Why it's important: Cincinnati's defense, which was ranked No. 12 in 2008, is trying to take another step forward. In order to do this, dynamic linebacker play will be crucial. Maualuga fell to the Bengals in the second round because of several off-the-field questions surrounding the former USC linebacker. But no one questions that Maualuga is a first-round talent on the field. The issue with the Bengals is that Maualuga, a natural middle linebacker, cannot supplant leading tackler and defensive leader Dhani Jones this year. So Maualuga needs to supplant Johnson, the outside linebacker, if he wants to play right away as a rookie. Johnson is no slouch, either. He recorded 83 tackles, two interceptions and came on late last season. Rashad Jeanty, who started 15 games last year, also is a possibility at the other outside linebacker spot. Regardless, the trio of Jones, Keith Rivers and Maualuga/Johnson/Jeanty should make for a solid group of linebackers in Cincinnati.
Early favorite: Even
3. No. 2 receiver
Why it's important: Someone needs to help No. 1 receiver Braylon Edwards. The long list of candidates includes veterans David Patten, Mike Furrey, and rookies Brian Robiskie and Mohamed Massaquoi. Donte' Stallworth also remains on the roster. But based on Cleveland's roster moves, it appears the Browns expect Stallworth's legal situation to keep him out this season. With the loss of former Pro Bowl tight end Kellen Winslow Jr., Edwards is Cleveland's only real receiving threat and he likely will see a lot of double teams. That will provide plenty of opportunities for Patten, Furrey, Robiskie or Massaquoi to make plays. But it remains to be seen if these players have the ability to step up.
Early favorites: Patten and Robiskie
Why it's important: The "bodyguard" role in Baltimore's defense is underrated but very important. There is a reason safety Ed Reed and linebackers Ray Lewis and Terrell Suggs are able to fly around the field and make plays. It's because the inside linebacker opposite Lewis, formerly the ultra-physical Bart Scott, takes on fullbacks and pulling offensive linemen at every chance. Now the Ravens are looking at Gooden or McClain as Scott's replacement. Both young players have good athleticism. But ultimately, the player who is the most physical will win this job. Gooden opened veteran minicamp as the starter, so you have to give him the edge heading into this summer.
Early favorite: Gooden
Why it's important: The Mangini era in Cleveland, in large part, will depend on his decision at quarterback. An antsy fan base in Cleveland is tired of waiting for a winner and will not give Mangini four years to turn it around. Therefore, the best thing Mangini can do is figure out quickly which player is the better quarterback. It's been three seasons and the Browns still haven't settled this debate. Anderson showed flashes with his Pro Bowl campaign in 2007, but his struggles last year left many questions. Quinn, a former first-round pick, looked up and down in limited playing time. Ironically, the two never directly competed against each other -- until now. According to the coaching staff, both players will be given a fair opportunity. But Cleveland's offensive system under Mangini is being built around a power running game and an efficient and conservative passing game, which seems to favor Quinn.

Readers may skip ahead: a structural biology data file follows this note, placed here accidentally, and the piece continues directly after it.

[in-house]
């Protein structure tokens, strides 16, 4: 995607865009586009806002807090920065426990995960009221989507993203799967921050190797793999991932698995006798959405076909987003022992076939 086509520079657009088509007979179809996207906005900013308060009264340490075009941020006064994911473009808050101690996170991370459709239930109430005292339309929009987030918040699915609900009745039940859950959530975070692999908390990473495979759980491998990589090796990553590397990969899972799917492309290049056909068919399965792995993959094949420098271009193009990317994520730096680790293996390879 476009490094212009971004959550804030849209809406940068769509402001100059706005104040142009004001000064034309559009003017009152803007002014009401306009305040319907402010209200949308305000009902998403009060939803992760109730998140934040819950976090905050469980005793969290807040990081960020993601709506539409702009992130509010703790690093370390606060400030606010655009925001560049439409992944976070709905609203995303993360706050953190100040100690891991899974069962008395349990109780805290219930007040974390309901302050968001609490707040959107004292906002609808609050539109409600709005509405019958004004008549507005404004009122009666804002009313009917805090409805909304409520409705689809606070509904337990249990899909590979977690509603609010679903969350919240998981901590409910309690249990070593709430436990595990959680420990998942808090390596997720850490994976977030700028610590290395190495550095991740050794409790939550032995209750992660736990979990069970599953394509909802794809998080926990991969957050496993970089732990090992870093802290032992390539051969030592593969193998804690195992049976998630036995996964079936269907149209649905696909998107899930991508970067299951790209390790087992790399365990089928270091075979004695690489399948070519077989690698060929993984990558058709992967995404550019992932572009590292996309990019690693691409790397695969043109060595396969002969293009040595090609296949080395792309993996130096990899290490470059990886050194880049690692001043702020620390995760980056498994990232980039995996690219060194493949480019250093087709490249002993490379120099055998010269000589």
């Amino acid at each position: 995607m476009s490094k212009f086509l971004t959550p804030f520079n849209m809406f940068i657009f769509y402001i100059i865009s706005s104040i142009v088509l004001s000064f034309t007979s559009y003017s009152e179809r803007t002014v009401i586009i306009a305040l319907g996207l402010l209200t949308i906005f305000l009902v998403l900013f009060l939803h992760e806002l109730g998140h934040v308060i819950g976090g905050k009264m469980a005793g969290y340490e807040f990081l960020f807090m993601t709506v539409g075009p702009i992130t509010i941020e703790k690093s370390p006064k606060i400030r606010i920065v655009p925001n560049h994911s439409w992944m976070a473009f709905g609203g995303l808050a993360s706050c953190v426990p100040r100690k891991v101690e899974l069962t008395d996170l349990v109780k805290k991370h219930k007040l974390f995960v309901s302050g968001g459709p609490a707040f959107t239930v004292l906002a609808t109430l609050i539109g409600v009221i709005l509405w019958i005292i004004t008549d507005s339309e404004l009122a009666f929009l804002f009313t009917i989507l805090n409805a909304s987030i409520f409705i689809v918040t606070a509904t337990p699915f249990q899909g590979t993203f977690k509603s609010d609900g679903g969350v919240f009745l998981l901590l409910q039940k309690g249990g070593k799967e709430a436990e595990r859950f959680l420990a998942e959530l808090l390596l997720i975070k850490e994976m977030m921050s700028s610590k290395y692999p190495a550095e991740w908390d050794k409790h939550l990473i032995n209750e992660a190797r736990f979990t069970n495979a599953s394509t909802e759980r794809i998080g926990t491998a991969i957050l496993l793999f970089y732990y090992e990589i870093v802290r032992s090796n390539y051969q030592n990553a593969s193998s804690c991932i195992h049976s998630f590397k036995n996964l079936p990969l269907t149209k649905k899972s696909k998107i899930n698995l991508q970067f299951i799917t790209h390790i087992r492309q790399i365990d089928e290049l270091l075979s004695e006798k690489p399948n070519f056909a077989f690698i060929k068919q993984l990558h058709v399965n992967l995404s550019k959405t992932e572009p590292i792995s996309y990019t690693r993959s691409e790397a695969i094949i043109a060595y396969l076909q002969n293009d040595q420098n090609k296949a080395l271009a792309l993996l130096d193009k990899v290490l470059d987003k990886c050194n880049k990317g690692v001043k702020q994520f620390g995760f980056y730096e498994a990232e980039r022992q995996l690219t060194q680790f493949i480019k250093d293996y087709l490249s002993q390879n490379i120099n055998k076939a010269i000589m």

Early favorite: Quinn
On Sunday, Breana of Chicago prompted this debate: If you had to pick, would you prefer a great quarterback with average receivers or vice versa? After all, that pretty much describes the situations in Chicago and Minnesota, respectively. What's the preferable arrangement?
About 500 of your closest friends jumped into the fray, with a clear majority favoring a superior quarterback over top receivers in the abstract. But there were a number of you who pointed out the limitations facing any quarterback with inferior receivers, while some noted specific instances of an otherwise middling quarterback lifted to prominence by a stellar group of pass-catchers.
Off the top, several people dismissed the premise of a deep Vikings receiving corps. Tony of Seoul wrote: "I would be ecstatic if the Vikings had elite receivers, but we do not." Nick of Portland added:
"I think it's important to note that the Vikings WR corps isn't even that good. Bernard Berrian is a serviceable No. 1, but no other WRs on that team have proven anything. Sidney Rice got 15 receptions last year, Percy Harvin has proved nothing and Bobby Wade is ... Bobby Wade. In this situation, I'd have to pick the Bears passing corps, because they have an elite player (Jay Cutler) whereas the Vikings best player has never had a 1,000-yard season, and would be the third WR in Green Bay."